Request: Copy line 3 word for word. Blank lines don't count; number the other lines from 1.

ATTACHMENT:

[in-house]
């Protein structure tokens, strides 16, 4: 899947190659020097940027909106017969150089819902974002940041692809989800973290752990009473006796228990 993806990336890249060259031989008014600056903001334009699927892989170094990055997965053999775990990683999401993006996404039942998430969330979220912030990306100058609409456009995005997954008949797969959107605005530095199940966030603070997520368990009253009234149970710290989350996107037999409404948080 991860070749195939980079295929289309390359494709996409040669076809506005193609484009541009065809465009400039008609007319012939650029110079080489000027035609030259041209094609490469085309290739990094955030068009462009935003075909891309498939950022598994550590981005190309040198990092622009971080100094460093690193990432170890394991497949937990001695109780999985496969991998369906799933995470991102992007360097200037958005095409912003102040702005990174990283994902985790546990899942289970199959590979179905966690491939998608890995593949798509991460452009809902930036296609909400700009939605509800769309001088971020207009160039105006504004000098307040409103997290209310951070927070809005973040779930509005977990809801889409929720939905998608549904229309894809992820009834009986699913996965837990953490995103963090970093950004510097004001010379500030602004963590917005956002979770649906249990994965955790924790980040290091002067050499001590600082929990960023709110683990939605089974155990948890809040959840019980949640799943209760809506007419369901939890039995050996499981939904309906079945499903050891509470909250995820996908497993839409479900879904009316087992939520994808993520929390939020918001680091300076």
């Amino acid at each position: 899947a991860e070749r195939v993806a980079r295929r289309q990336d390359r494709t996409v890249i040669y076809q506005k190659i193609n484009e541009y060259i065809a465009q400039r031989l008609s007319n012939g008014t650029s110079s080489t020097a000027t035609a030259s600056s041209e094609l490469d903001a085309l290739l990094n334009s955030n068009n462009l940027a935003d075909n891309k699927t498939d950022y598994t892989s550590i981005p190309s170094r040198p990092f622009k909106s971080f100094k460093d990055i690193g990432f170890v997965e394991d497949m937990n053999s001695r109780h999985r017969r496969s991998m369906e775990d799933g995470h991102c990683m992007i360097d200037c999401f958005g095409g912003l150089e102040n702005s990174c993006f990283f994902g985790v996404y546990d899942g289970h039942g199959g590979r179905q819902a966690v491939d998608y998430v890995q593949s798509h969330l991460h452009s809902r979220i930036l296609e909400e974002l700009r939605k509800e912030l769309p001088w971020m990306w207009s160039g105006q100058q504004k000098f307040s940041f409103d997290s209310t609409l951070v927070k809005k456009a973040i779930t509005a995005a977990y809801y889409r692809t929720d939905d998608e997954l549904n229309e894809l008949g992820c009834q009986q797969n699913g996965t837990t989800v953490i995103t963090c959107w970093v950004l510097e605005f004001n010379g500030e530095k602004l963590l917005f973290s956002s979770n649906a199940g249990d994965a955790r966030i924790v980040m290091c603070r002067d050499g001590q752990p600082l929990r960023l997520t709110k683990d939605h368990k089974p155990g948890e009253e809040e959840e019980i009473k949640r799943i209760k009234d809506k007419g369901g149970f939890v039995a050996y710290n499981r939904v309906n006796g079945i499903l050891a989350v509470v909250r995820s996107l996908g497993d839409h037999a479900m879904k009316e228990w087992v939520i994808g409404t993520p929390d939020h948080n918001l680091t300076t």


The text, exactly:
């Amino acid at each position: 899947a991860e070749r195939v993806a980079r295929r289309q990336d390359r494709t996409v890249i040669y076809q506005k190659i193609n484009e541009y060259i065809a465009q400039r031989l008609s007319n012939g008014t650029s110079s080489t020097a000027t035609a030259s600056s041209e094609l490469d903001a085309l290739l990094n334009s955030n068009n462009l940027a935003d075909n891309k699927t498939d950022y598994t892989s550590i981005p190309s170094r040198p990092f622009k909106s971080f100094k460093d990055i690193g990432f170890v997965e394991d497949m937990n053999s001695r109780h999985r017969r496969s991998m369906e775990d799933g995470h991102c990683m992007i360097d200037c999401f958005g095409g912003l150089e102040n702005s990174c993006f990283f994902g985790v996404y546990d899942g289970h039942g199959g590979r179905q819902a966690v491939d998608y998430v890995q593949s798509h969330l991460h452009s809902r979220i930036l296609e909400e974002l700009r939605k509800e912030l769309p001088w971020m990306w207009s160039g105006q100058q504004k000098f307040s940041f409103d997290s209310t609409l951070v927070k809005k456009a973040i779930t509005a995005a977990y809801y889409r692809t929720d939905d998608e997954l549904n229309e894809l008949g992820c009834q009986q797969n699913g996965t837990t989800v953490i995103t963090c959107w970093v950004l510097e605005f004001n010379g500030e530095k602004l963590l917005f973290s956002s979770n649906a199940g249990d994965a955790r966030i924790v980040m290091c603070r002067d050499g001590q752990p600082l929990r960023l997520t709110k683990d939605h368990k089974p155990g948890e009253e809040e959840e019980i009473k949640r799943i209760k009234d809506k007419g369901g149970f939890v039995a050996y710290n499981r939904v309906n006796g079945i499903l050891a989350v509470v909250r995820s996107l996908g497993d839409h037999a479900m879904k009316e228990w087992v939520i994808g409404t993520p929390d939020h948080n918001l680091t300076t």